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Grieving Widow Helps Spearhead First-Of-Its-Kind State Law On Suicide Prevention

University of Washington
Jennifer Stuber, 8-year-old Jake and 4-year-old Zoe take comfort in the rainbow reflections on the walls of their home because, Jennifer says, they show “Daddy’s spirit.”";s:3:

Depression is one of the biggest risk factors for suicide, and people who seek help for it tend to go to their regular doctor. But, as one Seattle family discovered, doctors aren’t always prepared to deal with a patient who has thoughts of suicide. A new law in Washington state, the first of its kind nationwide, seeks to change that.  

A Surprising Discovery

Jennifer Stuber, a Seattle mom of two, lost her husband, Matt Adler, to suicide three years ago.

“My husband, really…he did not want to die. He was just in deep psychological pain, and he felt quite hopeless and didn’t think he was going to get better, and he needed help,” Stuber said.

Credit Forefront

Adler did go for help. He saw four medical professionals before he died, and as she discovered in poring over his medical records, had brought up suicide to three of them early on.

“And the professionals, you know, weren’t helping him, or taking his suicidal ideation seriously,” Stuber said.

Trying to make sense of her husband’s suicide, Stuber talked to experts. In fact, as a health policy professor at the University of Washington, she could identify the experts. But she was shocked by their response.

“They said, ‘You know we’re really sorry for your loss, but it’s not surprising, because there’s no health professional that’s actually required to know anything about how to handle suicidal individuals,’” Stuber said.

Credit Forefront

New Law Requires Training

Stuber’s profound loss led her on a journey which ended up at the state Legislature. She helped spearhead a new law that requires all doctors and nurses — that’s 140,000 professionals — to have training in suicide prevention. Local expertssay at least half of those who complete suicide have seen their primary care doctor less than a month before their death.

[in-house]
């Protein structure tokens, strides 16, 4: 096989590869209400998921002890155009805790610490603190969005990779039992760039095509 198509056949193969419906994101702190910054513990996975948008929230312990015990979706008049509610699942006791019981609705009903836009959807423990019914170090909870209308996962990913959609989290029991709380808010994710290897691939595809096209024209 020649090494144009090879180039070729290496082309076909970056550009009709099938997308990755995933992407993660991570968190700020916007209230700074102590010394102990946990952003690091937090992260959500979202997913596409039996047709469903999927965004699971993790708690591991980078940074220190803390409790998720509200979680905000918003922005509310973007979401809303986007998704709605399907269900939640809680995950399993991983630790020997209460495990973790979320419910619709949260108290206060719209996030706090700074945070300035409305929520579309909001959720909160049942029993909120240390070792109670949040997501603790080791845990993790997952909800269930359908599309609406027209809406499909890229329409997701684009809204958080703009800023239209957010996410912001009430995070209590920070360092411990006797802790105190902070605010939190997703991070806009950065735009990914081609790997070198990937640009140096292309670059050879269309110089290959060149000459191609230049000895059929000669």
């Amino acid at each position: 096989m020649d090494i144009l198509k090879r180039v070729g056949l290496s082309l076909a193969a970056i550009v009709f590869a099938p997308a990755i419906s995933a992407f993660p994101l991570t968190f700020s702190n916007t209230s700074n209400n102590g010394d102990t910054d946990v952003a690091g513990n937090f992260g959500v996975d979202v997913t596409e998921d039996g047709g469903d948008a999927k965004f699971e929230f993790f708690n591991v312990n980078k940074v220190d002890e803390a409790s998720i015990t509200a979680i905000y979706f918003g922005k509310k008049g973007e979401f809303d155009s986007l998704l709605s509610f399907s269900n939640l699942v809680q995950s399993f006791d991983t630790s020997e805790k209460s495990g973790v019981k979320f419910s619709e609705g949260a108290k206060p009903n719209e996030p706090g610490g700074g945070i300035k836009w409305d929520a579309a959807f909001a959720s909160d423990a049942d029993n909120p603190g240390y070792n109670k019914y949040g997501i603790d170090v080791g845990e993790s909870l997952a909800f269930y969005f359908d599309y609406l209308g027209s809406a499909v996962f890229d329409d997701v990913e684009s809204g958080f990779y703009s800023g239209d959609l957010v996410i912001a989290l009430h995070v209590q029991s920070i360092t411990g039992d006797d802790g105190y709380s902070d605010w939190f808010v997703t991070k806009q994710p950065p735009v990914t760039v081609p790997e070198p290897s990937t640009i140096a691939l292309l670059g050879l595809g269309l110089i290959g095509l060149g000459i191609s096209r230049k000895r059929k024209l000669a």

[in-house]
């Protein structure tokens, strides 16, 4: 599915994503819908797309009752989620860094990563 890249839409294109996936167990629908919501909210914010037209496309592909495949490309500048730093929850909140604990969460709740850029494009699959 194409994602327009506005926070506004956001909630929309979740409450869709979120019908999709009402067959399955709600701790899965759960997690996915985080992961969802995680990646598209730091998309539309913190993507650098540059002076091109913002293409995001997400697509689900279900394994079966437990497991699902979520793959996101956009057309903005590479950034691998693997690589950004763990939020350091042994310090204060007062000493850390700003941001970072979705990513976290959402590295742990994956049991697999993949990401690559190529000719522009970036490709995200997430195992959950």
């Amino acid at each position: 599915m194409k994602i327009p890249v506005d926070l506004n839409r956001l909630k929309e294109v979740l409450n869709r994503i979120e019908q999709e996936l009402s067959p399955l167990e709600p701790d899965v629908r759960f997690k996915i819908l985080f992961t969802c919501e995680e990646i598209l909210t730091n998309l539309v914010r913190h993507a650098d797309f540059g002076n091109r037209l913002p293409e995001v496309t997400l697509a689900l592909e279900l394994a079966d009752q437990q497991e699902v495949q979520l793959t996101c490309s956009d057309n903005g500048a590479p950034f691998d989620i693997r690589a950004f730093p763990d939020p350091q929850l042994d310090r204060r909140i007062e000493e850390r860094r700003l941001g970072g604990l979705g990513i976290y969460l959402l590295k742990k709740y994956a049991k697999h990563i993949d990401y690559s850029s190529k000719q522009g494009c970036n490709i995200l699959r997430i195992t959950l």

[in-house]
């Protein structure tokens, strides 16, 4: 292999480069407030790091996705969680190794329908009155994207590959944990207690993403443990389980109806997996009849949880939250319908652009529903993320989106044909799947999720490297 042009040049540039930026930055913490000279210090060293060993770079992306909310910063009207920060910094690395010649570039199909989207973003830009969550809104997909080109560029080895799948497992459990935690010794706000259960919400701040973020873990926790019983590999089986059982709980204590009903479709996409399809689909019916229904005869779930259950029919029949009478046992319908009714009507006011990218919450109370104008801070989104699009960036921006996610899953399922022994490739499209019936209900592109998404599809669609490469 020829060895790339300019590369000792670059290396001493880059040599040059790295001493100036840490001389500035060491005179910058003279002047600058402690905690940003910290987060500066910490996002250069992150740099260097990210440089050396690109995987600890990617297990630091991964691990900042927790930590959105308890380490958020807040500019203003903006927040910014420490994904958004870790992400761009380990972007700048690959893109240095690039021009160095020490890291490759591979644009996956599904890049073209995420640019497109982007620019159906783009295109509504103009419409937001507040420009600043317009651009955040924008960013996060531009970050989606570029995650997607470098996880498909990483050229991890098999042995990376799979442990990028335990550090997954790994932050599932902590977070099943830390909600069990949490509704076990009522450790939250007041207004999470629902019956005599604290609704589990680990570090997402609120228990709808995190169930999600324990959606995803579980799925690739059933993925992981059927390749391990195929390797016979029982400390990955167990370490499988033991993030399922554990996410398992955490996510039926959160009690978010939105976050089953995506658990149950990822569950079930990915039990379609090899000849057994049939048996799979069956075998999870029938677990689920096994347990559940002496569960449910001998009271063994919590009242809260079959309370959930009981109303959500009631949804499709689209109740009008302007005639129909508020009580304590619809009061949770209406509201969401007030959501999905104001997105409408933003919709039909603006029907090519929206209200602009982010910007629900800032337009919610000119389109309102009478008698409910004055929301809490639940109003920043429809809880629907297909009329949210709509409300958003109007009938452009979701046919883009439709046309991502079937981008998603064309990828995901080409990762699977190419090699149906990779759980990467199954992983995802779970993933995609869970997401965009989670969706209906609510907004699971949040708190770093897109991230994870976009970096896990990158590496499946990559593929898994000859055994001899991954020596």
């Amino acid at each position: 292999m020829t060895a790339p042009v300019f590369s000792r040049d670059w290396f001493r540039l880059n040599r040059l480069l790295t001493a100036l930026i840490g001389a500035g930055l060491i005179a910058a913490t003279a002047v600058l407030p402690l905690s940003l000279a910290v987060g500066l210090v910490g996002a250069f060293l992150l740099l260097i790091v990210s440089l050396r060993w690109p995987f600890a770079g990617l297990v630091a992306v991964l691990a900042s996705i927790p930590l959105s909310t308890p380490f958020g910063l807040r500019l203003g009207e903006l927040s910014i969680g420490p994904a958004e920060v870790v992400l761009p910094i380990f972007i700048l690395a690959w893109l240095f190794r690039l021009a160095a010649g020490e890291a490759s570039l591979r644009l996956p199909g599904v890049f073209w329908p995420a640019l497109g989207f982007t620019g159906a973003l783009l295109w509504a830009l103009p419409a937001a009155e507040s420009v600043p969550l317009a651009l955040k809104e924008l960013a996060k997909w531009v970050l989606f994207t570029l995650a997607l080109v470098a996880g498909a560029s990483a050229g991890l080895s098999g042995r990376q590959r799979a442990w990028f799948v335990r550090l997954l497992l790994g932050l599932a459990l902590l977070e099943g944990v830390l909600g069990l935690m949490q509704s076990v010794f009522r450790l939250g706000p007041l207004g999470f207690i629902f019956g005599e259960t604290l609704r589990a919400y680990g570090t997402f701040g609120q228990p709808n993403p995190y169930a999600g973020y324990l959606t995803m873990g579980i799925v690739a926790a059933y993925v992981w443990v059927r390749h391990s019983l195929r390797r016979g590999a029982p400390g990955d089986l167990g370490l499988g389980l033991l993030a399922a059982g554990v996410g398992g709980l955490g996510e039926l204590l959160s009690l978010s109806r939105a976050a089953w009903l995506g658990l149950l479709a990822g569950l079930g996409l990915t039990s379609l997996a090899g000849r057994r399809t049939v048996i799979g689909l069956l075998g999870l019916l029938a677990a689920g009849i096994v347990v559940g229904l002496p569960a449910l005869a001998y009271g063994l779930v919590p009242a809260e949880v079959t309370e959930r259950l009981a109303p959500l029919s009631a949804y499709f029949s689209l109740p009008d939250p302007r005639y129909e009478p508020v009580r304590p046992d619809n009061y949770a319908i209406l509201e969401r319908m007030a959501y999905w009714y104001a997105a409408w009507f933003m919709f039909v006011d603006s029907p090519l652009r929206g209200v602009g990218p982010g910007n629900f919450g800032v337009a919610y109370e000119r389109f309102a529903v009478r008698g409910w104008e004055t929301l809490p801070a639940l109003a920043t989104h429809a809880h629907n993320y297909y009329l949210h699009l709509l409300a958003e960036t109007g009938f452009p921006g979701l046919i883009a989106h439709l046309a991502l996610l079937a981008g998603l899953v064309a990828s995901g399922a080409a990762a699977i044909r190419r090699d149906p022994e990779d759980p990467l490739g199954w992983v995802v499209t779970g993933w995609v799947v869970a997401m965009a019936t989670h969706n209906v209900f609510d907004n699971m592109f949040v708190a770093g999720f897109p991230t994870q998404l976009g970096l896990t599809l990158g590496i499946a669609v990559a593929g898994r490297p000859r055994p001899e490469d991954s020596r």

State medical societies opposed the law, saying there isn’t enough evidence that shows the training works. But Stuber says in some cases, just asking the right questions in the primary care setting can help save a life.

Credit Forefront

“We know, for example, that if you counsel patients who are at risk for suicide, and their families, about restricting access to things like guns, that that makes a huge difference in terms of reducing the suicide rates. That’s the exact kind of thing you can put into a training like this,” she said.

Doctors don’t always have the time and expertise to manage a patient on a long-term basis, and so additional psychiatric resources, including a consult line, will be set up to help doctors.

Coping By Helping Others Cope

For Stuber, understanding suicide helps her heal, and her husband’s memory propels her forward.

“You know, there’s a lot of people out there who are experiencing suicidal ideation right now, and I’m letting them know if they can continue to push forward and get treatment, that there is the possibility for recovery and feeling better,” she said.

Stuber and her two children joined Gov. Jay Inslee on March 27 when he signed the new law.  

For more information on suicide prevention, visit Forefront, the organization Stuber co-founded, or contact the National Suicide Prevention Lifeline at 1-800-273-8255.